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conceptual jurisprudence, nature of law, conceptual analysis, H.L.A. Hart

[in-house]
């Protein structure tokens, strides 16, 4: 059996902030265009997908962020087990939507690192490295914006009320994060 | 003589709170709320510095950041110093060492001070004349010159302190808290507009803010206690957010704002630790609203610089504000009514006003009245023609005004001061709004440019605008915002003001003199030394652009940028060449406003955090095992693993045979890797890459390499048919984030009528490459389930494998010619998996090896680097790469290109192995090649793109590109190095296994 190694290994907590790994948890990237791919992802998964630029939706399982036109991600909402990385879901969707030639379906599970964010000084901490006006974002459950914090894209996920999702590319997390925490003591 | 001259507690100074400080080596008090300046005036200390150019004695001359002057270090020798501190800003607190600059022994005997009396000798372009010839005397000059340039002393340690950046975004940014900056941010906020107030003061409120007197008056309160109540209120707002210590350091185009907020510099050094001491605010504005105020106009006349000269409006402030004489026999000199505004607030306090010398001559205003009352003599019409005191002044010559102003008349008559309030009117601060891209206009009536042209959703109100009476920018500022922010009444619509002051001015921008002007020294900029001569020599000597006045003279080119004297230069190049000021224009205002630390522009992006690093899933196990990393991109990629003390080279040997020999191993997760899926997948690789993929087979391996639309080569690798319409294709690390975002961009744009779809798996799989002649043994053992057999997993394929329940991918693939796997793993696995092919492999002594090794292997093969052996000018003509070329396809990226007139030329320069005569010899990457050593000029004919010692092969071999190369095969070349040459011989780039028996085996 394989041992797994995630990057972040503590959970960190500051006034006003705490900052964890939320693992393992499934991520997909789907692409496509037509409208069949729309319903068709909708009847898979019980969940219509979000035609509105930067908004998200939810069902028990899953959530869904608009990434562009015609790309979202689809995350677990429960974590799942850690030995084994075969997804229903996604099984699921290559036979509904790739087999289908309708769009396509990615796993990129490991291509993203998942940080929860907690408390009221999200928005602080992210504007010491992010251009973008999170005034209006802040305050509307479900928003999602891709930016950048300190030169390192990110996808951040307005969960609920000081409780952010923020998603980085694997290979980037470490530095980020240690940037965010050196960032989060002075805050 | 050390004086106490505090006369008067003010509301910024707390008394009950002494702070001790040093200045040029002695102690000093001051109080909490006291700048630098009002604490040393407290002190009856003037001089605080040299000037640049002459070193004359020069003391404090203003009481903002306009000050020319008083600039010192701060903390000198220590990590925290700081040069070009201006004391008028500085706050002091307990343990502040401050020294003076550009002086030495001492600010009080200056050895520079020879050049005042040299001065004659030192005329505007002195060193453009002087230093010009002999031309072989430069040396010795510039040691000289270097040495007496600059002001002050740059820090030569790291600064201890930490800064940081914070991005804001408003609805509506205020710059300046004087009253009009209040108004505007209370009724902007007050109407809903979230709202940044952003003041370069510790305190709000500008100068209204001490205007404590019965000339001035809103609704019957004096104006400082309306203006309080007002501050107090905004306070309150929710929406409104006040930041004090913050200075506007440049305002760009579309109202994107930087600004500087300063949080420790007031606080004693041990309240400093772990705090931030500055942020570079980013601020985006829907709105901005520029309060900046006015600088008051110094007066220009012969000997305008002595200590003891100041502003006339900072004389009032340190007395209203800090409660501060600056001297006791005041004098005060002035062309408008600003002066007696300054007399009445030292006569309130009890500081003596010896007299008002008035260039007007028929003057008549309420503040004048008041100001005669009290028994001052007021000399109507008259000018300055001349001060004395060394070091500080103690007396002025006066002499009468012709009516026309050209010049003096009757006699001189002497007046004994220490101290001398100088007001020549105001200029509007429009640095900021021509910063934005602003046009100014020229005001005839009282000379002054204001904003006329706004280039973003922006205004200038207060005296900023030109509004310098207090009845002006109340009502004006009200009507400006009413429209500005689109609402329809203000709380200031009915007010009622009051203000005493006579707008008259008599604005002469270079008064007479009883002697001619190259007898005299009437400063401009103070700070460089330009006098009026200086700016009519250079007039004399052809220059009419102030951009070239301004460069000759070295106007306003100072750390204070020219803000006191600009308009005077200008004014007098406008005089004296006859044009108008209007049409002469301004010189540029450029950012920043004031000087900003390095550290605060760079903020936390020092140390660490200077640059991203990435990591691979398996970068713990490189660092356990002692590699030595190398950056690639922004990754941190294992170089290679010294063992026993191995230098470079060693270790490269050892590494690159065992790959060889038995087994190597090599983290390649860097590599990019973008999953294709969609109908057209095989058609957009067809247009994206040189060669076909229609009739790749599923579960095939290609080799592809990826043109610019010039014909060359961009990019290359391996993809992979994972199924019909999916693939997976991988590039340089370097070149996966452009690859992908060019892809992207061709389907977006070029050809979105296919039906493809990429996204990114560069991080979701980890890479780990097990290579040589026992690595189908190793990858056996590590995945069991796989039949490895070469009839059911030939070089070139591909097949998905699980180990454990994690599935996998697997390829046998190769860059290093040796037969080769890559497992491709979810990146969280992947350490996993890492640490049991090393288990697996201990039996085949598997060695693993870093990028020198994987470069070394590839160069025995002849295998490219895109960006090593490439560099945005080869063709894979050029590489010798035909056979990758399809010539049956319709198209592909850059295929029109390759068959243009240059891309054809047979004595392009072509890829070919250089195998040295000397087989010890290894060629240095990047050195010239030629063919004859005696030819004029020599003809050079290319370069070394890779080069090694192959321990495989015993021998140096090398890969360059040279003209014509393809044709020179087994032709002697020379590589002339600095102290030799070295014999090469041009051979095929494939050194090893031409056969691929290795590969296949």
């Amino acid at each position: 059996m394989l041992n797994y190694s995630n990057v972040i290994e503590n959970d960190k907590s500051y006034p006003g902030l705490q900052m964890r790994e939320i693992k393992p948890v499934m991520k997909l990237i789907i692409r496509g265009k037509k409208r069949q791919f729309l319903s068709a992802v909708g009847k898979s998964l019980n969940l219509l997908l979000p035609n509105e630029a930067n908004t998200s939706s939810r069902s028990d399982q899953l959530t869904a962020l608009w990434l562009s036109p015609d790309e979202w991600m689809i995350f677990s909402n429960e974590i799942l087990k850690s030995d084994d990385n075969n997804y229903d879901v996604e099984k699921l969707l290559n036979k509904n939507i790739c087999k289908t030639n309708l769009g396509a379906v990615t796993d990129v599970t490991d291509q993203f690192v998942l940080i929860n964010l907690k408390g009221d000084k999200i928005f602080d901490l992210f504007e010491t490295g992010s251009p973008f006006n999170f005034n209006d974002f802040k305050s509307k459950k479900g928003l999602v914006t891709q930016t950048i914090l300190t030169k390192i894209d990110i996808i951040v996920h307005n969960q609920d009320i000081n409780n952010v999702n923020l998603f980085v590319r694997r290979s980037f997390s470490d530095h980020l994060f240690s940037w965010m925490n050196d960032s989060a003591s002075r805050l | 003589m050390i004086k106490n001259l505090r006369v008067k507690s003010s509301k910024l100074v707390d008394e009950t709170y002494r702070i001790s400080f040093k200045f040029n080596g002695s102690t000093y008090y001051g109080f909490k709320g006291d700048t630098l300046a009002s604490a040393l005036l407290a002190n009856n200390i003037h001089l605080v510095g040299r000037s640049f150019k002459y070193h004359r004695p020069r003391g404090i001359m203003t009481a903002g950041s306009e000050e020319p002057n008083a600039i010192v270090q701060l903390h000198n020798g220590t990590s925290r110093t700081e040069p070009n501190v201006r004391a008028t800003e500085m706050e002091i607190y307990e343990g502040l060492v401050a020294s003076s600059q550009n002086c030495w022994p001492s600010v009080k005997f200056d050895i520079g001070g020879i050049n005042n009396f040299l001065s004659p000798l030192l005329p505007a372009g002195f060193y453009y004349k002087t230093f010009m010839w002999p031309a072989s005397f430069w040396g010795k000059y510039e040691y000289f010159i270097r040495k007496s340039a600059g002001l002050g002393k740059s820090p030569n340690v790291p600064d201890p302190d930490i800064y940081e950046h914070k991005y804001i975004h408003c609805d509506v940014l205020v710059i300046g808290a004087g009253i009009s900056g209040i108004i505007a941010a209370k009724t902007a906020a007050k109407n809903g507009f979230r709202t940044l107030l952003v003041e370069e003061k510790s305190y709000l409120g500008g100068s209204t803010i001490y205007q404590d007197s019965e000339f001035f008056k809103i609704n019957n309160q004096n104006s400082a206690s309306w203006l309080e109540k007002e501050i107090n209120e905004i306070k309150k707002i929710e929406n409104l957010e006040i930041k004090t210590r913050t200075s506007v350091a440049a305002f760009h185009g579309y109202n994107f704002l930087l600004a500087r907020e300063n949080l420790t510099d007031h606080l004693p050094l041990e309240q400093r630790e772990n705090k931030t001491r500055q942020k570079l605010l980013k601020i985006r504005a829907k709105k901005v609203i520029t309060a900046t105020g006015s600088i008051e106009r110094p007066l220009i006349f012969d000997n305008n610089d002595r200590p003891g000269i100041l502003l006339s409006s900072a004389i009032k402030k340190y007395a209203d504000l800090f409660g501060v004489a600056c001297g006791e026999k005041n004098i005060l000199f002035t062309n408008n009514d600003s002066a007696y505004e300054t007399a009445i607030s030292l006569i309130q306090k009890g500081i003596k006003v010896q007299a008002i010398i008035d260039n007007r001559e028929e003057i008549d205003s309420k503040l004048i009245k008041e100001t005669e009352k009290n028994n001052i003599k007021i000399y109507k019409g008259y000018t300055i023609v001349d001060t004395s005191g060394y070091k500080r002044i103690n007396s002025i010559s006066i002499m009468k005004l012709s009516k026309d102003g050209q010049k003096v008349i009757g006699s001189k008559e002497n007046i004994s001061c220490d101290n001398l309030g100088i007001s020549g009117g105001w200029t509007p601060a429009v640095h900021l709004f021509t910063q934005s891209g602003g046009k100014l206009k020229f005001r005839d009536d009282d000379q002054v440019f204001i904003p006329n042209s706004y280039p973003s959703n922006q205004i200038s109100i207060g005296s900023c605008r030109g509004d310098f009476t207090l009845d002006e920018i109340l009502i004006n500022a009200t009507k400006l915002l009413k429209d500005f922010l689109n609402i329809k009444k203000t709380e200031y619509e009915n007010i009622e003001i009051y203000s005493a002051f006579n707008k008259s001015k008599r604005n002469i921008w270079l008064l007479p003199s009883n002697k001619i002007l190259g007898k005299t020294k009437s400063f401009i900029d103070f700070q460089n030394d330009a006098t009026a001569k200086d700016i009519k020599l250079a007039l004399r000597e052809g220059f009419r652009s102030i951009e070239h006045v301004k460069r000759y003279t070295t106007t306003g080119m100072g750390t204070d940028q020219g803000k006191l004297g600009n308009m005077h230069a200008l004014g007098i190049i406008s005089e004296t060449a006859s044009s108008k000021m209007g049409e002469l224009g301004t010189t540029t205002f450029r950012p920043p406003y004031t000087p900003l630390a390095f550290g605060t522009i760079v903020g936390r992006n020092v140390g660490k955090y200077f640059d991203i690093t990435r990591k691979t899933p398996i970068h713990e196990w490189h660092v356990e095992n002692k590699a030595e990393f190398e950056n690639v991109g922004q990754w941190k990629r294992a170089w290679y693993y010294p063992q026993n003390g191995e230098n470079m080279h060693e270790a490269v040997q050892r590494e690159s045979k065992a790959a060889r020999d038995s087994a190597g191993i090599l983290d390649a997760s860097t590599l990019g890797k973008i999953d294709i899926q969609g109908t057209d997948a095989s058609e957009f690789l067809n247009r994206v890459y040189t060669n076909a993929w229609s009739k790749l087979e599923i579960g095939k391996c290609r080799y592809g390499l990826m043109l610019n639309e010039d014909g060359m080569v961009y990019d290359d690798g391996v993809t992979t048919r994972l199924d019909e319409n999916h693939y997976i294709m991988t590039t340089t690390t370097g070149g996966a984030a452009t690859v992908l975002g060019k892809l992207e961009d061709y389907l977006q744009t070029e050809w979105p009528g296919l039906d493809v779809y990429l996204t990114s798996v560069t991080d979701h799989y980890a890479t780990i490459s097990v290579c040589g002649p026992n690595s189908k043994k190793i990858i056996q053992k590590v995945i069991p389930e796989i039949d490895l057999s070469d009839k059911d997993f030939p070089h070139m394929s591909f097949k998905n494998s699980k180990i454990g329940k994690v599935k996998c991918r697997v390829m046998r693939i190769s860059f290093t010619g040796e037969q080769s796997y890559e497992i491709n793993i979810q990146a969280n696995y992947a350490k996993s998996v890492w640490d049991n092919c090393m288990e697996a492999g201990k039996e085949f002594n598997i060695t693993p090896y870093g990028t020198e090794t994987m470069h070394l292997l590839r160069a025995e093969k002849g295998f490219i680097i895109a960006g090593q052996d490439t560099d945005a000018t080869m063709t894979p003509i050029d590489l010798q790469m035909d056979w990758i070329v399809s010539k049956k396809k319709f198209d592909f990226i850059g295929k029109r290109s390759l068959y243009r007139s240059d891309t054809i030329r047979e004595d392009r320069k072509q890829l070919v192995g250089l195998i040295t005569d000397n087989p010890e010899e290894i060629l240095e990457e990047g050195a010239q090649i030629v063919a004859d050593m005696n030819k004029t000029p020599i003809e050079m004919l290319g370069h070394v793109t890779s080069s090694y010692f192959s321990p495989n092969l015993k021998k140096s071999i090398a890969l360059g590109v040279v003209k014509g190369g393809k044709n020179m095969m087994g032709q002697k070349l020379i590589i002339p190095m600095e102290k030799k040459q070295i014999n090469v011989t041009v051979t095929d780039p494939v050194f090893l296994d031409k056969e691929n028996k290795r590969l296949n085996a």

Within analytic jurisprudence the question “what is law?” is often taken to be of primary significance for two distinct reasons. First, it is thought to assume logical priority to normative questions: before one can say something about law, one needs to know what law is. Second, this inquiry is also thought to be uniquely philosophical, a non-empirical, pre-sociological investigation that can then tell empirical investigators what they need to look for if they want to find instances of law in the world. This article offers a general critique of this view. I start with examining several arguments claiming that jurisprudence is not conceptual, since if these arguments are true, they imply that critiques of conceptual jurisprudence are misguided. I argue that such arguments involve a terminological change more than a challenge or a substantive alternative to conceptual jurisprudence. I then turn to examining conceptual jurisprudence itself. I distinguish between two families of views on concepts, “externalism,” which conceives of concepts as abstract entities, and “internalism,” which conceives of concepts as basic units of thought. Because of this difference, these two views lead to two quite different characterizations of conceptual jurisprudence, each calling for different response. Nevertheless, I argue that both are unsuccessful. I offer a series of arguments against each view: the main argument against the externalist position is that it is viciously circular (as it necessarily assumes the view of law it defends); the main argument against the internalist view is a bad form of sociology. I conclude with brief hints as to what a non-conceptual jurisprudence would look like.

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